Review of “The Runaways”


The Runaways is writer/director Sigismondi’s first feature film, and her immaturity shows. She’s a music video director who prefers gauzy spinning and unfocused gazes to direct storytelling and revelatory emoting. Even the music takes a back seat to style — although Runaways songs play in the background throughout, the actual performances are cut short or are blurred into a trippy haze.

Sigismondi is so concerned with the look of the band, she forgets to explore the sound of it. Most rock biopics revel in the music-making process, but we get mere glimpses of it. The longest glimpse comes when Kim Fowley and Joan Jett write "Cherry Bomb" on the fly for Cherie at her first rehearsal.

Even if you already knew that Fowley was involved, the scene is still a letdown — nobody wants to be reminded that a man (and a horny, half-insane man at that) co-wrote the song that would become a riot grrrl anthem. It should be fun and thrilling to witness the process, but it mostly feels uncomfortable.

There’s plenty of comfort and creativity elsewhere, though, in the form of Joan Jett. Kristen Stewart channels Jett thoroughly and very sexily (all that studying paid off). Her detached, observant brand of cool is a master class in How to Be a Rock Star. We first see her shopping for her trademark leather and denim — in the men’s section of a clothing store. She pays for her new duds with a pile of change, then swaggers out into the street to meet a friend:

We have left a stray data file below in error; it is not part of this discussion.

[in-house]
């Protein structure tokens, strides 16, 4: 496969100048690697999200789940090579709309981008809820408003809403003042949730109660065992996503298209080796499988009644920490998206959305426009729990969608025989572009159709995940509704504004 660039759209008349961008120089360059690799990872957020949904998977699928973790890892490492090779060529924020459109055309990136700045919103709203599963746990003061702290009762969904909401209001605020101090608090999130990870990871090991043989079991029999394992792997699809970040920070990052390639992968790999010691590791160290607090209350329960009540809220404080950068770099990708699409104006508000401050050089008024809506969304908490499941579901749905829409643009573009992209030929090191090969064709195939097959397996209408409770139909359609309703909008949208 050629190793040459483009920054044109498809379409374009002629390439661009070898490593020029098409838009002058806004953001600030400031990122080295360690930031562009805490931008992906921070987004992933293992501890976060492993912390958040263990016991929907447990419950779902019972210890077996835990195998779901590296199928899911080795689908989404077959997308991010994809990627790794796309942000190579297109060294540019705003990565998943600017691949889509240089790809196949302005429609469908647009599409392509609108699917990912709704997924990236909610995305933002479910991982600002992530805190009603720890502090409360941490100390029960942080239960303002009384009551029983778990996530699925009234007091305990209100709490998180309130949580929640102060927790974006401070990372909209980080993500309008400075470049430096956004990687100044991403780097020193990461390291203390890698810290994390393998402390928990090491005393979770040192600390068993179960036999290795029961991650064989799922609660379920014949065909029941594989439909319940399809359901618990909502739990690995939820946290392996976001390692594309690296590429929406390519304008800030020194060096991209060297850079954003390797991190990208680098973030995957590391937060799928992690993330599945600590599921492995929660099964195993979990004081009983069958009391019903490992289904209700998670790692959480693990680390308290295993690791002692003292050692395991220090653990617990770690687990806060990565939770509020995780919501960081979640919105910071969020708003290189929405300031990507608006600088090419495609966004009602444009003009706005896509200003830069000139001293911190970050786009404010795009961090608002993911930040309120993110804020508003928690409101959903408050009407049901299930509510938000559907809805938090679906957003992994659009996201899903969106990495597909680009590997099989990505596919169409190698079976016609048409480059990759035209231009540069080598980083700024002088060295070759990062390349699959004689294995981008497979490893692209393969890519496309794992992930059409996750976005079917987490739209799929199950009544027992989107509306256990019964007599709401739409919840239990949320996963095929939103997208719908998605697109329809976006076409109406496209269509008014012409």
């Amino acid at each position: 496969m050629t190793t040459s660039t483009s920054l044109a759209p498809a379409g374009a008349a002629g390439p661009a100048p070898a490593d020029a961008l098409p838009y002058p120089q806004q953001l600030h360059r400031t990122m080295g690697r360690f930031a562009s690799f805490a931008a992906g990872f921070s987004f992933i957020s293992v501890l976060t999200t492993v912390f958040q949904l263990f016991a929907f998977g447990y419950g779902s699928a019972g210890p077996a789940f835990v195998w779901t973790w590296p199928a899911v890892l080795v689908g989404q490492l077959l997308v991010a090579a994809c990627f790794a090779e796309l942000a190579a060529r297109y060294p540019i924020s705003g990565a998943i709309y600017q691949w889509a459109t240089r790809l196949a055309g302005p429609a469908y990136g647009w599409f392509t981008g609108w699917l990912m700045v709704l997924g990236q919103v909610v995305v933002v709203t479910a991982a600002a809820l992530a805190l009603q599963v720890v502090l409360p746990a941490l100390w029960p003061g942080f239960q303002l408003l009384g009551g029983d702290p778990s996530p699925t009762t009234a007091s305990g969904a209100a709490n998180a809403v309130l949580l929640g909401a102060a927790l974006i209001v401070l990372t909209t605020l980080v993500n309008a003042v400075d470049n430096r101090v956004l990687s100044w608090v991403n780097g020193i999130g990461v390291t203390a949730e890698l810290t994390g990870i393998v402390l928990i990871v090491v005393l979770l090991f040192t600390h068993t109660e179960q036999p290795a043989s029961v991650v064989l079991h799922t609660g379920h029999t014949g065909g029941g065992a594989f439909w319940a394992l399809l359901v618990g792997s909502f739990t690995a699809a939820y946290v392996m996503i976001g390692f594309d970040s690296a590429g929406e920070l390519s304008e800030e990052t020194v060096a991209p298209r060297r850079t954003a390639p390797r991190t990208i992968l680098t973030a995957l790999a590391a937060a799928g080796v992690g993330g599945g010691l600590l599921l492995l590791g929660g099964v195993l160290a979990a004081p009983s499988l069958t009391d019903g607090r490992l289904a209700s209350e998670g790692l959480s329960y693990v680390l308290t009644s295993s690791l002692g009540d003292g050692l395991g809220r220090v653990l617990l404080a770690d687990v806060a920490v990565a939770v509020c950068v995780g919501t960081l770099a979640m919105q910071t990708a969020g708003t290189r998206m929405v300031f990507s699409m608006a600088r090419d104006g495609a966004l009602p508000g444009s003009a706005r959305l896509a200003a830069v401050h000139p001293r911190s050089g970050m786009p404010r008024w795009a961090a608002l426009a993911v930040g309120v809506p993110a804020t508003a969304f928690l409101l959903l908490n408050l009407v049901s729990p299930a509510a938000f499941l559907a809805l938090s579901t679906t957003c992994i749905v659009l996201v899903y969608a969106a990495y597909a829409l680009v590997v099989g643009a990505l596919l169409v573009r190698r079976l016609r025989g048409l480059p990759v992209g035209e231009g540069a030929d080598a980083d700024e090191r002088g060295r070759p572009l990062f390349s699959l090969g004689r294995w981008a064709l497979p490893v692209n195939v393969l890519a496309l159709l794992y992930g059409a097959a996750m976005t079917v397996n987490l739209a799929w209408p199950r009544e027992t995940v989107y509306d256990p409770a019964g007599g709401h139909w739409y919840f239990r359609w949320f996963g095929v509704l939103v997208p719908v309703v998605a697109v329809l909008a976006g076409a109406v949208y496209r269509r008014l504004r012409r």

Joan Jett: Who am I?
Friend: Elvis.
Joan Jett: No, I’m the glycerine queen. Suzi Quatro. I’m a f—in’ wild one!


The female friend later plants a kiss on the wild one, and Joan just smiles cryptically, never reacting, always ultra-cool and mysterious. Stewart moves just like Joan Jett; she holds her guitar in that primal, nearly obscene way; she inhabits defiance while shrugging off her surroundings. Stewart is an instinctive actress who deserves a big career, and for fans of hers who are left cold by the Twilight phenomenon, The Runaways is a mighty relief.

Unfortunately, Jett has no backstory in the film. Whether that’s because this is Currie’s memoir or because Jett, as one of the film’s producers, decided to keep her own secrets, it’s a disappointment. And yet we end up knowing more about Joan than we do about Currie, simply because Joan knows who she is (and so does Stewart): a rock star, pure and simple. She faces the same challenges as Currie, but finds ways to deflect them or use them.

In a brief guitar lesson scene (one that made me momentarily fantasize about a completely different version of Sooner or Later), Joan’s teacher tells her that "girls don’t play electric guitars." Her response is to wordlessly plug in her ax and shred. Obstacles serve as fuel and help her focus on what matters.

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